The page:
A leading surgeon, with half the letters of the alphabet after his name, went into his operating theatre this very morning to go to work.
It could have been in Dublin or in any of our leading big hospitals. Let’s assume that he was a cardiac surgeon in his prime, undertaking a delicate operation to save the life of the patient on the table.
This surgeon in his sterile theatre, as he began his day, was surrounded and assisted in his work by at least €1m worth of the most advanced hi-tech equipment in the world, and by a team of 10 or 12 professionals, including an assistant surgeon.
Some of the instruments to hand are so advanced they could have virtually carried out the delicate operation themselves, with only minimal human intervention.
And that, to the best of my knowledge at least, is another scrap of the pure truth.
We will assume that things went well. The operation, however, took several hours but, when the donkey work was done, the surgeon handed over the closure of the operation to his assistants.
He went home early in the afternoon in his top of the range Mercedes saloon quite happy that he had performed well and had saved a life. And he was entitled to that satisfaction. Fair play to him.
At about the same time as the surgeon would have arrived home, I was stopped at the slowest traffic lights in Munster, in the town of Killaloe, at the end of the bridge across the Shannon which links Clare with Tipperary.
There is a bottleneck here. The bridge is narrow, so the traffic is one-way all day.
As I was listening on the car radio to the grisly details of the aftermath of that dreadful Nice disaster, a giant articulated truck came over the bridge from Tipperary, and the driver, towering high above us in his cab as he made his right-hand turn, had barely inches to spare on all sides, as he guided his heavily laden vehicle into Clare.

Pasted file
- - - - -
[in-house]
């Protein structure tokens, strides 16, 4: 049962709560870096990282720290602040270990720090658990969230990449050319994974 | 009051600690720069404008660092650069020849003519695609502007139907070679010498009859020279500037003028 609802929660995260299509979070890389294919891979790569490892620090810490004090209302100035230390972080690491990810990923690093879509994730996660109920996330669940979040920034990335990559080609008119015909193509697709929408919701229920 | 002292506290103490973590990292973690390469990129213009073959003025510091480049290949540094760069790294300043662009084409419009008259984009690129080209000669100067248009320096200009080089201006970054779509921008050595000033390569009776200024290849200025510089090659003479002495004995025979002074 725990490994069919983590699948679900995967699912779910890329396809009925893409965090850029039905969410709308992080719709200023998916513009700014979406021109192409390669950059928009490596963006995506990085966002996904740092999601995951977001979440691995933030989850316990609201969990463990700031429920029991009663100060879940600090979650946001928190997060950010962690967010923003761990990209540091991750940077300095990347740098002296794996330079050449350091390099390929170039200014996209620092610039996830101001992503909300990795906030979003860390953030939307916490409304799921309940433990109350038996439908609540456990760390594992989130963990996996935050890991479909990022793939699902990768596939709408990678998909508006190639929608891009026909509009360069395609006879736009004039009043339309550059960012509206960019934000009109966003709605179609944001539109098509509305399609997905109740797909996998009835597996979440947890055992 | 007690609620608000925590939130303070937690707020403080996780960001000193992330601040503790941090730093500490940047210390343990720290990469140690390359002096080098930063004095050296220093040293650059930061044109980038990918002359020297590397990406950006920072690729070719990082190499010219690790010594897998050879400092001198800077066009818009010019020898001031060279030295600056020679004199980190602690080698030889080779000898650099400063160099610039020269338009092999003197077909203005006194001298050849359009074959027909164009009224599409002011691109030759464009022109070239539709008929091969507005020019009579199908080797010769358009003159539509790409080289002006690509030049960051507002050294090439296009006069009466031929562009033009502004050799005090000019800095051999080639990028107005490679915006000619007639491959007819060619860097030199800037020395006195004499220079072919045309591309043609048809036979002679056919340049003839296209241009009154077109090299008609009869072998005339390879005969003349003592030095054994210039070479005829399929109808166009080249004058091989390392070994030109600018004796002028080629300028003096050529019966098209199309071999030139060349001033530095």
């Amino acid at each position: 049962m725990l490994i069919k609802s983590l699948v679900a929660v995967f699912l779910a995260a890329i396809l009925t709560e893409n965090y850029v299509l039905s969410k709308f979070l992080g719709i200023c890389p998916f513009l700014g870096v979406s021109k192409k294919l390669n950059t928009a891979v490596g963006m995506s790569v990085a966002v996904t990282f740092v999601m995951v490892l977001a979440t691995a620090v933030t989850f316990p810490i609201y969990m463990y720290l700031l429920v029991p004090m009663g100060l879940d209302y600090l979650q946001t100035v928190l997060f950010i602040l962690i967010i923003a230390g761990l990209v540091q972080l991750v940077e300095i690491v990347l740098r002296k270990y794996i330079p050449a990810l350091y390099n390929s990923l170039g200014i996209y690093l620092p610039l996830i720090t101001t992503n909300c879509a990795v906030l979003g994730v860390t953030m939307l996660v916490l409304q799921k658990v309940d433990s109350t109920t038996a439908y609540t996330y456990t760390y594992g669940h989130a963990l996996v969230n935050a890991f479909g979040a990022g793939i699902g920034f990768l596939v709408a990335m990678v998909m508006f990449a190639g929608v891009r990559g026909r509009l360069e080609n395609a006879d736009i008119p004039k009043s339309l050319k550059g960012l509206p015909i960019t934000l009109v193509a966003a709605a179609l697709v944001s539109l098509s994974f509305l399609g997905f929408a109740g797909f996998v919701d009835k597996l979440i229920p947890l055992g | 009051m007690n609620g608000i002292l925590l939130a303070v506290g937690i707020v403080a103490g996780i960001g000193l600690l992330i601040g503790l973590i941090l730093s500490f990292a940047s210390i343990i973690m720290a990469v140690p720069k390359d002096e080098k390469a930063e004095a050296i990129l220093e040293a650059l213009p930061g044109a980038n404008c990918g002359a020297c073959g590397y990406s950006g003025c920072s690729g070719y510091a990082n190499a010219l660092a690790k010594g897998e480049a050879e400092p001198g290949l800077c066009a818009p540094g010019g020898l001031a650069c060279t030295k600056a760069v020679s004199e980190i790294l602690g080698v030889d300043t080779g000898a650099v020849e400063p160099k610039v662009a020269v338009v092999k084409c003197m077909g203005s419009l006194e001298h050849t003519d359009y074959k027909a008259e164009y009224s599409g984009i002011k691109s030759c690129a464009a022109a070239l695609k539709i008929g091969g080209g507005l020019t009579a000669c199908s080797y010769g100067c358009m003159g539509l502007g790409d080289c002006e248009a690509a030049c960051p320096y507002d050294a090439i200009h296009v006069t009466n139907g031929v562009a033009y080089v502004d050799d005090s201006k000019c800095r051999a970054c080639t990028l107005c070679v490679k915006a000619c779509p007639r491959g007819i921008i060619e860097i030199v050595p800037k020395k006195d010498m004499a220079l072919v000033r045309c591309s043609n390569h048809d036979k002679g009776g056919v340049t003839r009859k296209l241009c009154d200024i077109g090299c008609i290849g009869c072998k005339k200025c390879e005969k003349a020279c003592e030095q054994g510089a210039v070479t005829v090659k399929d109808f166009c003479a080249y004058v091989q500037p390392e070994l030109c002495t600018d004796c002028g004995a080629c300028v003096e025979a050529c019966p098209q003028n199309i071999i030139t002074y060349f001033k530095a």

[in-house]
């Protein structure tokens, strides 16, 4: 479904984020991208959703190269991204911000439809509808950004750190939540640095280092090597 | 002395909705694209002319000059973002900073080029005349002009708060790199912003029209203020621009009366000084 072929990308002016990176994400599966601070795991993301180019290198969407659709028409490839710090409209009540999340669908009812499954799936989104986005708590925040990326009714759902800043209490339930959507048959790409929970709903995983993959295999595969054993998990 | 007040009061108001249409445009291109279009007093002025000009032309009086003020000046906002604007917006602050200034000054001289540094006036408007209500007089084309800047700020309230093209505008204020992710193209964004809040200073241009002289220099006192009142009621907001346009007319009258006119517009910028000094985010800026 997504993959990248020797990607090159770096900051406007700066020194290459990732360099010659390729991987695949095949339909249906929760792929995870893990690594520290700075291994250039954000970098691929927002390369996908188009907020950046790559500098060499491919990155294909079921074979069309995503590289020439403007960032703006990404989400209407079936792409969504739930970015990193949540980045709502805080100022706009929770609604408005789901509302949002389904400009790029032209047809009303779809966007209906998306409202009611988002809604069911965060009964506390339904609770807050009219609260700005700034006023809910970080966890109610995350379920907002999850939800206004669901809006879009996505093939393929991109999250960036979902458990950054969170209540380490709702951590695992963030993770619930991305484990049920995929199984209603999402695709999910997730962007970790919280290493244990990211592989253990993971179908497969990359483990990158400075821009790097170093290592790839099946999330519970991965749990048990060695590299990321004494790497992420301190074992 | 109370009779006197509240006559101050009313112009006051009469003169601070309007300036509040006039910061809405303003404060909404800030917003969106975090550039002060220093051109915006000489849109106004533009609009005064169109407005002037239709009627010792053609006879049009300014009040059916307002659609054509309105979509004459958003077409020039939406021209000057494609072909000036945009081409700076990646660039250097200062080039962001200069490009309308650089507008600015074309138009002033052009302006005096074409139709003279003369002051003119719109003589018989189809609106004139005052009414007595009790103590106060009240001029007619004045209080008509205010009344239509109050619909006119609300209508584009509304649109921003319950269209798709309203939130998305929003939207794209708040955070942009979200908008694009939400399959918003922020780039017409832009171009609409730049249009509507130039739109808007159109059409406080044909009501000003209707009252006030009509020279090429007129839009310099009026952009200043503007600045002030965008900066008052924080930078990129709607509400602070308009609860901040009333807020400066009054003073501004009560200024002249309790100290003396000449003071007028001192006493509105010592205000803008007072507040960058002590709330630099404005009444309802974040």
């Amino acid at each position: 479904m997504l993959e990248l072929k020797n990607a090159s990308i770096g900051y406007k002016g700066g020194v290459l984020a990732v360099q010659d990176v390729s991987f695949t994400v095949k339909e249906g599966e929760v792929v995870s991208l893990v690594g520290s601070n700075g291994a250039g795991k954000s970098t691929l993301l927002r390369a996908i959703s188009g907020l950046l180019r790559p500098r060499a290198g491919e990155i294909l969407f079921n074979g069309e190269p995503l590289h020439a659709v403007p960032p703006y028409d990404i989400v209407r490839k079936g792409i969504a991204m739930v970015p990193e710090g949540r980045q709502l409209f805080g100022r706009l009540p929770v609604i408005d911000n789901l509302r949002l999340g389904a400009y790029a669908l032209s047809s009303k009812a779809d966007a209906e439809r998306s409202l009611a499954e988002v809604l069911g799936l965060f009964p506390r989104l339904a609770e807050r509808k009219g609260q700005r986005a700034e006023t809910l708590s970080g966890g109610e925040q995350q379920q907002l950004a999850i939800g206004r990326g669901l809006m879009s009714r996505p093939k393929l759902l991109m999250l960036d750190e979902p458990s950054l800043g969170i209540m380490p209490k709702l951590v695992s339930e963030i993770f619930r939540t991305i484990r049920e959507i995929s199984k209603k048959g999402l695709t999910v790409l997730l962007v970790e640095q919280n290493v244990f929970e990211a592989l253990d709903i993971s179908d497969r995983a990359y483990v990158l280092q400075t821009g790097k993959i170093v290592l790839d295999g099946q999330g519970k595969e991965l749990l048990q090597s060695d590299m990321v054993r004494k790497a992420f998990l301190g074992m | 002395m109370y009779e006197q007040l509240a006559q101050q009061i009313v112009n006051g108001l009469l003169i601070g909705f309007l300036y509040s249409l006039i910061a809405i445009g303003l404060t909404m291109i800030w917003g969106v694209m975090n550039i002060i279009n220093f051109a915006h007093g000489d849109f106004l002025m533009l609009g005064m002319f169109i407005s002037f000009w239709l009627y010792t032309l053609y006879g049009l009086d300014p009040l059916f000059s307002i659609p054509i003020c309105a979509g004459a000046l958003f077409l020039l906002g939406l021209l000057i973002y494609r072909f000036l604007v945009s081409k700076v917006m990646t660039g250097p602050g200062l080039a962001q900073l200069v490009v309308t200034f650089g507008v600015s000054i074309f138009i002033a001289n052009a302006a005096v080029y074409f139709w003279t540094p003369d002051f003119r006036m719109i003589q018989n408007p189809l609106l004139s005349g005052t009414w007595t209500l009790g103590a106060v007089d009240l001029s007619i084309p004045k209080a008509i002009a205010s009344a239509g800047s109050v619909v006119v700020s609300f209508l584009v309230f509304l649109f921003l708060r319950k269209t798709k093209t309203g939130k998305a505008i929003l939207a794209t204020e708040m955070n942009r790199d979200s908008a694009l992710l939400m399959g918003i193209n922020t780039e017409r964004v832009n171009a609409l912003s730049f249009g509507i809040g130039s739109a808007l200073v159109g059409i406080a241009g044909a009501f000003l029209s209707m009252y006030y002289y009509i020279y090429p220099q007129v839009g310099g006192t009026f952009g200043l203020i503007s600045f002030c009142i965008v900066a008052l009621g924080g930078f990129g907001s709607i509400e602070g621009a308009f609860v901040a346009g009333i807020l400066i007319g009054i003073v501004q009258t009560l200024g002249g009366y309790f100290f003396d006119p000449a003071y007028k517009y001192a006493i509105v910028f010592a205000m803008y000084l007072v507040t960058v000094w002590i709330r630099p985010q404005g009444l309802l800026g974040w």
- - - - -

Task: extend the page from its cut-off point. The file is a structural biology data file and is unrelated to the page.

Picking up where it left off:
There were two carloads of children ahead of me at the lights.
The slightest miscalculation by the trucker would have been lethal. But it did not happen. The brawny 50-something truck driver in the blue shirt showed the precision of a surgeon, as he smoothly went on his working way.
Fair play to him too.
And it occurred powerfully to me, in the aftermath of our new knowledge from Nice about exactly how lethal a truck can be when used as a weapon, or otherwise driven dangerously, how huge a debt we other road-users owe daily to our corps of truckers and coach drivers who, through their professionalism, quite literally save hundreds of lives weekly on our roads.
They are mighty men (and some women).
They do not have cabs fitted with high-tech equipment like the surgeon has. They do not have a huge professional support team around them if things go wrong.
They do not have all those letters after their names like the medical boffins, and they do not earn the same kind of money that the medics do.
But I suggest the truth is that they save more lives daily, because of their finely honed skills and professional outlook, than all the surgeons in the land.
Nice proved to us, horrifically, that a truck much smaller than the one from Tipperary, could slaughter more than 80 victims, including children, and injure hundreds, in a minute or two. The dreadful truth, still wet ink in the headlines.
I have often been hugely impressed by the calm skills of our truckers and coach drivers.
It is not just the almost surgical skills required that I appreciate, skills to negotiate heavy traffic and tight corners like the Killaloe bridge, or the equally dreadfully tight squeeze at Blake’s Corner in Ennistymon.
There is also the universal courtesy and consideration to others which these professional drivers invariably display everywhere.
Check that out today when you find yourself sharing a stretch of roadway with one of them. You are certain to be impressed.
These drivers are rarely involved in road accidents. When they are involved, it normally emerges that it was other road users who erred rather than them.
Read the occasional court reports, to confirm the accuracy of this statement.
The reality is that these drivers truly hold our lives in their hands and, this being so, behave in a most responsible and courteous fashion. Have you ever noticed the efforts they make to facilitate you if you come up behind them on a narrow secondary road of few straights.
At the first opportunity,. they will pull in to any available space to set you free. That, certainly, has been my experience down many years.
Accordingly, whilst recognising the high skills of the surgeon who saved that one life in some theatre this morning, let us also recognise and salute the equally impressive road record of the men in charge daily of what the Nice horror has proved terribly are very lethal weapons indeed, when misused.
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